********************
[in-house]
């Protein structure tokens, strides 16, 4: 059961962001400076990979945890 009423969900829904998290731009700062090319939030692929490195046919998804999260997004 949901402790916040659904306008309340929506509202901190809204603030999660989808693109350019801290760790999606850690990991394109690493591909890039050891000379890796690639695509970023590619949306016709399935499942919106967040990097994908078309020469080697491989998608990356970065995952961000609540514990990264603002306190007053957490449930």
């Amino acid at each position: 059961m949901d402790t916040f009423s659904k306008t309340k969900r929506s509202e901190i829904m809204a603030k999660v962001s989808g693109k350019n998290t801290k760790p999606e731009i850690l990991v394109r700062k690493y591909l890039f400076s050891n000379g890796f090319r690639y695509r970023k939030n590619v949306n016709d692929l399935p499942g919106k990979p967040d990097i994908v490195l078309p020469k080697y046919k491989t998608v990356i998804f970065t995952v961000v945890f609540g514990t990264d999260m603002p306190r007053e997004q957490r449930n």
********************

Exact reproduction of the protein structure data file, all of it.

[in-house]
């Protein structure tokens, strides 16, 4: 059961962001400076990979945890 009423969900829904998290731009700062090319939030692929490195046919998804999260997004 949901402790916040659904306008309340929506509202901190809204603030999660989808693109350019801290760790999606850690990991394109690493591909890039050891000379890796690639695509970023590619949306016709399935499942919106967040990097994908078309020469080697491989998608990356970065995952961000609540514990990264603002306190007053957490449930």
């Amino acid at each position: 059961m949901d402790t916040f009423s659904k306008t309340k969900r929506s509202e901190i829904m809204a603030k999660v962001s989808g693109k350019n998290t801290k760790p999606e731009i850690l990991v394109r700062k690493y591909l890039f400076s050891n000379g890796f090319r690639y695509r970023k939030n590619v949306n016709d692929l399935p499942g919106k990979p967040d990097i994908v490195l078309p020469k080697y046919k491989t998608v990356i998804f970065t995952v961000v945890f609540g514990t990264d999260m603002p306190r007053e997004q957490r449930n």